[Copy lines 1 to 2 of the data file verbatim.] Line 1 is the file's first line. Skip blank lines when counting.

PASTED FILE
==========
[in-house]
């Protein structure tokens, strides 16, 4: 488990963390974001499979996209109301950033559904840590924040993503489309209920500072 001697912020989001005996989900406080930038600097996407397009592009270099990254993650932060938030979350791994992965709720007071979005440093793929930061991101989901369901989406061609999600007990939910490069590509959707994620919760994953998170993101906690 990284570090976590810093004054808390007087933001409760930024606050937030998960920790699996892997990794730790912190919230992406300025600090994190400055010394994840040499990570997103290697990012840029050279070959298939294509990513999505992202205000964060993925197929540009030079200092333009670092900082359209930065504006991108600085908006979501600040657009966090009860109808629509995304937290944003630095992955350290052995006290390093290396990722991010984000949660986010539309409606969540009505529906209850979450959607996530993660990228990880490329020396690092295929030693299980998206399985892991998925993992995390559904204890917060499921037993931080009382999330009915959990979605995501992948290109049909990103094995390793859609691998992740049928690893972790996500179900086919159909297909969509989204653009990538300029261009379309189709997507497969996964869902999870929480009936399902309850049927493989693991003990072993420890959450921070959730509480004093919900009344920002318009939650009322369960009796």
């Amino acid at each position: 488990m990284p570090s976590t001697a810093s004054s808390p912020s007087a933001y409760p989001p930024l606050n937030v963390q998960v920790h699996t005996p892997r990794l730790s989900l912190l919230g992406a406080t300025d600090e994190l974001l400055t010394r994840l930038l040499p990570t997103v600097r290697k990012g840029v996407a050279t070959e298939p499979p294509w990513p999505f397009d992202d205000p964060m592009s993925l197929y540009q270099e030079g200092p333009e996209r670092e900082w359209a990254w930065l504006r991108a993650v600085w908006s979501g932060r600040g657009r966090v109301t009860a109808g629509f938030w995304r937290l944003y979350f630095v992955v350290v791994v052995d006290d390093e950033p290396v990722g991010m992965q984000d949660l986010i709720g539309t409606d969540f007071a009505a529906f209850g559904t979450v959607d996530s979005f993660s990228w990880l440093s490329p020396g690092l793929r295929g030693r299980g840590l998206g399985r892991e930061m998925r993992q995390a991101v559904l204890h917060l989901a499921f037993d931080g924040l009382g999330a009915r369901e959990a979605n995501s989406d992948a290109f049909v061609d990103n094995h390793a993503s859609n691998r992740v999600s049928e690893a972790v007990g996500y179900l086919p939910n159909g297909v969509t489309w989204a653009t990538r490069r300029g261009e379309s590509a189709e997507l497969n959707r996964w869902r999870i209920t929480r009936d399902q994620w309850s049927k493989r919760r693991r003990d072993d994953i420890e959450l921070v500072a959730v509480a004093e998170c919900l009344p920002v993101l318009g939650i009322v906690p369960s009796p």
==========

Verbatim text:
[in-house]
């Protein structure tokens, strides 16, 4: 488990963390974001499979996209109301950033559904840590924040993503489309209920500072 001697912020989001005996989900406080930038600097996407397009592009270099990254993650932060938030979350791994992965709720007071979005440093793929930061991101989901369901989406061609999600007990939910490069590509959707994620919760994953998170993101906690 990284570090976590810093004054808390007087933001409760930024606050937030998960920790699996892997990794730790912190919230992406300025600090994190400055010394994840040499990570997103290697990012840029050279070959298939294509990513999505992202205000964060993925197929540009030079200092333009670092900082359209930065504006991108600085908006979501600040657009966090009860109808629509995304937290944003630095992955350290052995006290390093290396990722991010984000949660986010539309409606969540009505529906209850979450959607996530993660990228990880490329020396690092295929030693299980998206399985892991998925993992995390559904204890917060499921037993931080009382999330009915959990979605995501992948290109049909990103094995390793859609691998992740049928690893972790996500179900086919159909297909969509989204653009990538300029261009379309189709997507497969996964869902999870929480009936399902309850049927493989693991003990072993420890959450921070959730509480004093919900009344920002318009939650009322369960009796």